A Few Charms (Banner)

A Few Charms (Banner)

Thursday, 11 February 2016

Bellies and babies and "girlie parts"

My Treasured Hearts bracelet with the genesis dangle
There’s this thing that sometimes happens with women during peri-menopause (the years leading up to menopause). This “thing” is something I’d never heard of… until it happened to me. Why don’t we talk about this? Why don’t women talk about these things? Well, I’m about to share the gory details.

In 2009, at the age of 44, I started to experience uterine hemorrhaging. This is not something women talk about. We talk with our daughters about their periods. We joke with our peers about hot flashes. But we don’t talk about this - severe blood loss. It makes me wonder if the medical profession even talks about it.

I had to go to the Emergency Room a few times and the resident would ask me, “So how many sanitary pads would you go through in a day?” I was like, “Seriously? I have handfuls of huge clots coming out of me in a BIG gush. No sanitary pad is going to stop that.” The other question was, “How many days a month do you menstruate?” Ha! I told them, “There are 3-4 days a month when I’m NOT menstruating!” Every once in a while I would meet a nurse who truly understood what I was experiencing, but it was rare. The female resident I saw at our family practice actually talked to me about my “girlie parts.”

The back of the genesis dangle next to the baseball charm
(photo from a Father's Day post about the baseball)
My kids were accustomed to seeing a trail of blood to the bathroom! I couldn’t go more than 10 feet from a washroom. Because of that it was very isolating. And I was not able to exercise or go outside. Unfortunately, isolation and lack of exercise both wreak havoc with depression.  This went on for two years. Two years! I was practically bed-ridden for two years.

My iron got lower and lower. I got weaker and weaker. I was more and more tired. I could barely walk up even the most gentle of slopes. I was unable to do anything around the house. My poor husband had to take over laundry and meals, leaving me feeling pretty incapable, adding to my depression. And it also left our home to get more and more cluttered, while my fitness level and mood kept falling.

After two years of procedures, ultrasounds and biopsies – including intra-uterine and cervical biopsies - it was discovered that I had developed a condition, similar to endometriosis, where the lining of the uterus grows into the wall of the uterus, causing pain and severe bleeding. I was on a medicine to control the bleeding and a double dose of the pill to provide progesterone. Once we had a diagnosis they were then able to control the bleeding with an IUD that provided localized progesterone.

My "belly" the day of delivery
At the same time that all this was happening I developed a DVT (deep vein thrombosis) – a blood clot – and had to immediately go on blood thinners. When this was first discovered I had to give myself injections of heparin in my belly. And every time I had an invasive procedure I had to go off oral medication and back on the heparin shots to the belly. Having a DVT was pretty scary because a blood clot can travel to your lungs, heart or brain, causing severe complications, even death.  And the reason people get blood clots – usually – is bed-rest, surgery, a broken bone, or cancer. Although I’d had a lot of bed-rest, I hadn’t had a broken bone, or had surgery, so they had to investigate cancer.  And of course, being on blood thinners was having an impact on the hemorrhaging.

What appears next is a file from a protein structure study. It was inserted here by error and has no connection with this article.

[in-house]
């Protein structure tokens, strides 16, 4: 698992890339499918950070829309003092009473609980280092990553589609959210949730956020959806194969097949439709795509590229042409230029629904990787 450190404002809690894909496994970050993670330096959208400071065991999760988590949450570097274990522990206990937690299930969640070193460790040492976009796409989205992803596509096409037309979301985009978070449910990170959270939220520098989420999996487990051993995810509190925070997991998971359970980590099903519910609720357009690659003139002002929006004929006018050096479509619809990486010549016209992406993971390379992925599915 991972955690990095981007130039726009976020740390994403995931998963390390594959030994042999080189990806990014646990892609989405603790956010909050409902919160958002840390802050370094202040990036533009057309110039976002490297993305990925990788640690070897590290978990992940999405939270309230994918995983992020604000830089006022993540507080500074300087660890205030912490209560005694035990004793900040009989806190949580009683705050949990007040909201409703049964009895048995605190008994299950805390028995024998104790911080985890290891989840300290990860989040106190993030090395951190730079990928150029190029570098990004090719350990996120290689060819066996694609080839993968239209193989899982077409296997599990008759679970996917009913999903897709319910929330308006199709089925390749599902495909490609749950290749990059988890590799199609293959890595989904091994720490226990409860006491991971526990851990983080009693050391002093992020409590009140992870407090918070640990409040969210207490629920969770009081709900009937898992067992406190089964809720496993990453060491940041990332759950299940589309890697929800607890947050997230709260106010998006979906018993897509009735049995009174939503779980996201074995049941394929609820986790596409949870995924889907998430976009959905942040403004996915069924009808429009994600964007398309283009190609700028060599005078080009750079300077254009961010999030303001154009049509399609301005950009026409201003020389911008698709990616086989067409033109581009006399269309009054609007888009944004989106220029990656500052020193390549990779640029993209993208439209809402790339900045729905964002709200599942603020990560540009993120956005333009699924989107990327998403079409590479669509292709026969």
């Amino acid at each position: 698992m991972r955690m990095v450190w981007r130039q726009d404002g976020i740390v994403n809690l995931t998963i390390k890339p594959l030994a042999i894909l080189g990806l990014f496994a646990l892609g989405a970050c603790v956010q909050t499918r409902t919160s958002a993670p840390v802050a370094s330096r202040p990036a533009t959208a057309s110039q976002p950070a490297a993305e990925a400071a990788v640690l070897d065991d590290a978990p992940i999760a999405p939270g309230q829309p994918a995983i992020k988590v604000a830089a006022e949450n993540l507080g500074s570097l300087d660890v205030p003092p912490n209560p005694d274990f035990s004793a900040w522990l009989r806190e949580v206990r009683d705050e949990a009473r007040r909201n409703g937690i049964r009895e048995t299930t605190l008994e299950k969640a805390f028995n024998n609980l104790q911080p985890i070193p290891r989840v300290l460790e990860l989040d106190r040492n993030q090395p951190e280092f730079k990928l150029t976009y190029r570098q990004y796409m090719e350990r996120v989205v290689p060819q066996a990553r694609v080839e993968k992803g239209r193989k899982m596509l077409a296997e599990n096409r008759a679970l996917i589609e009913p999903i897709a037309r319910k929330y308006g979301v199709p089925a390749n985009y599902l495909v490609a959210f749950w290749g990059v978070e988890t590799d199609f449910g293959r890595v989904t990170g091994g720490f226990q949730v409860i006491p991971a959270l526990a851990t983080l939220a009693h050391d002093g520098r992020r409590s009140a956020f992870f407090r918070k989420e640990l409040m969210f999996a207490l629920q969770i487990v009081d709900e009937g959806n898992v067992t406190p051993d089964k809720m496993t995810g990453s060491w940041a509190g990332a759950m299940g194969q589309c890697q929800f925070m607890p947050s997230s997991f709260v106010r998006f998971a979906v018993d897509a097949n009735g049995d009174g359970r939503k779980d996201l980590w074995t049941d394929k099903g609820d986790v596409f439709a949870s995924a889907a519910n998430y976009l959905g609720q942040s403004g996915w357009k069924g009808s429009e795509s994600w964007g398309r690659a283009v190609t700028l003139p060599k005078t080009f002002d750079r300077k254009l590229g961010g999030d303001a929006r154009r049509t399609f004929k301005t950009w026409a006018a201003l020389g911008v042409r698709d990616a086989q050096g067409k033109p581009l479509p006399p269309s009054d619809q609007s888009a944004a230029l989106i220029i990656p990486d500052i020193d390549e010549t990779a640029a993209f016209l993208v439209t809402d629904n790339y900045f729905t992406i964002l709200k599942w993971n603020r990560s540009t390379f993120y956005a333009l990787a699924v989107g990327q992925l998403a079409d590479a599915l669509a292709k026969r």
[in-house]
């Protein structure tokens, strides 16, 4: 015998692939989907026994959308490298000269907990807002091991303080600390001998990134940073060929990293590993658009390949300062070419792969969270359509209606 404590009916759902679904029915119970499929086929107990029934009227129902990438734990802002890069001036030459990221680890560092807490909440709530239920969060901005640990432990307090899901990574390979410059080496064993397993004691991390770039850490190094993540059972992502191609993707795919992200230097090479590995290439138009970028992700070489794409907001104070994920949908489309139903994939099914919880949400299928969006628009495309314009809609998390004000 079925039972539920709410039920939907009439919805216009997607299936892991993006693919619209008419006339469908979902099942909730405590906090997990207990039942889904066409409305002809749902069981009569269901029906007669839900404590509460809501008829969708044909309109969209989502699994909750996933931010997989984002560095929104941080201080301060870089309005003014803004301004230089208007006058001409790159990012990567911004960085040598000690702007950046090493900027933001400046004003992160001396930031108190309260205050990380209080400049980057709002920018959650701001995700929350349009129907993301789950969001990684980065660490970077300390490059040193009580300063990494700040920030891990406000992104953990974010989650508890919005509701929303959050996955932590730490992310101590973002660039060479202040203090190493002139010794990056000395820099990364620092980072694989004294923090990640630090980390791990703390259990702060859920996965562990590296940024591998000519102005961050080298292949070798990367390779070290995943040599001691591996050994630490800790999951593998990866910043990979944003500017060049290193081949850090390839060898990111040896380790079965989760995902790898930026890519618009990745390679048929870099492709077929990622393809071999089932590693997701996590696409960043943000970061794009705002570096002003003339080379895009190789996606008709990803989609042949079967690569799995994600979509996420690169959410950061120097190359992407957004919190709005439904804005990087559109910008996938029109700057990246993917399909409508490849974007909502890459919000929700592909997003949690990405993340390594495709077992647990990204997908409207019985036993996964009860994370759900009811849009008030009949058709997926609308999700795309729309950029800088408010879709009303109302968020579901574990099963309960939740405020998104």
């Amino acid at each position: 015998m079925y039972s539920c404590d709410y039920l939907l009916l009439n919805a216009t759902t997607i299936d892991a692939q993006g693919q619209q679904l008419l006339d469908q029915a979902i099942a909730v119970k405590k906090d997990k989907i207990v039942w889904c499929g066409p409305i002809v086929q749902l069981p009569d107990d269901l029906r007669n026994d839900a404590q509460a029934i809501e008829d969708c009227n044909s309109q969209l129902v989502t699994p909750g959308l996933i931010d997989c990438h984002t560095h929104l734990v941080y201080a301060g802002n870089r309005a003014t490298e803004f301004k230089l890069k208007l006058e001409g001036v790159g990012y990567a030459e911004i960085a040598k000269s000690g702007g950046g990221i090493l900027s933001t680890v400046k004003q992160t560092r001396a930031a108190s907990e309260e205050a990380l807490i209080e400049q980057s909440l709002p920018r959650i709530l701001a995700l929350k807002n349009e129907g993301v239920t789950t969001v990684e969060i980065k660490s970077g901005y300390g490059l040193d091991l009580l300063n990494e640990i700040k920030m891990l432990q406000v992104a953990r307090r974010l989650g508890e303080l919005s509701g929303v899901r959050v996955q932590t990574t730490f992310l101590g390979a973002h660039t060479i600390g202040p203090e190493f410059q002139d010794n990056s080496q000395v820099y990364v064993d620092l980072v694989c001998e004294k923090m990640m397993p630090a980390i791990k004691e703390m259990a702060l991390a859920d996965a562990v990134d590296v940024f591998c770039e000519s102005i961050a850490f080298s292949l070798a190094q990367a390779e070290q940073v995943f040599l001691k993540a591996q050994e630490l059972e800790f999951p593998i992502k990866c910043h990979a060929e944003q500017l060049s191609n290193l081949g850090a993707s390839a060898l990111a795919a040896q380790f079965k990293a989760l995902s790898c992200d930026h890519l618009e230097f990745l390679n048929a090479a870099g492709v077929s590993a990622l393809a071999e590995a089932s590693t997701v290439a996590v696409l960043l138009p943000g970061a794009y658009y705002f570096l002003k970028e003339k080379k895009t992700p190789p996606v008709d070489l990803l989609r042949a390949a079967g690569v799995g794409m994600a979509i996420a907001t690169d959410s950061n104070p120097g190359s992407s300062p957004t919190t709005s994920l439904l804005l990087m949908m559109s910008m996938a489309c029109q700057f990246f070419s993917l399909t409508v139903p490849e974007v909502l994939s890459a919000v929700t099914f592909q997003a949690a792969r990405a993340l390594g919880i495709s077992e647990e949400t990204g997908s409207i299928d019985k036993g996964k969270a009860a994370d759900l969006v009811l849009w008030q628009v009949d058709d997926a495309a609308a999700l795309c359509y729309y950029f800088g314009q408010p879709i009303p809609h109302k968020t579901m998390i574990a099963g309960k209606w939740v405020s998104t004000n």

It turns out that the DVT was due to an autoimmune condition, similar to Lupus, which increases the risk of blood clots in both veins and arteries (usually blood clots are in the veins). So I will be on blood thinners for the rest of my life; thank goodness with an oral medication. This condition is one of the causes of multiple miscarriages in some women, and with it I would not be able to have children.  Luckily I already had boy-girl twins and I was quite content to stop there.

When I first came across this retired “genesis” dangle in a local store, I thought it looked like a womb with a growing fetus. I assume that was the intention of the designers, because the word “genesis” can be defined as origin, creation, or beginning, coming from the Latin word for birth. I also thought that the back of the charm looked like a pregnant belly – I’m not sure that was intentional.

For me, this genesis charm, and its meaning, are very significant. This charm, with the grape rhodolite stone, was the beginning of my “Treasured Hearts” bracelet, a bracelet about the three people that I “treasure” the most, my husband and two children. So this genesis dangle represents my gratitude for my “girlie parts”! Gratitude for coming through these health challenges with all my "parts" intact - even if I am done with them, thank you very much. And gratitude for this “belly,” which allowed me to carry my two “treasured hearts” for 38 weeks!


  1. Although sad for you with everything you had to go thru. I did enjoy reading your story and it's true that not enough is talked about as far as changed in a womens body and all the things we can/should expect. Thanks for sharing your story. The charm does look like a belly and i can see why you would hold it closr to your heart. Too bad they don't still make that one. It would be a great one for all pregnant women and moms.

    1. Thanks so much for your lovely comments Tammy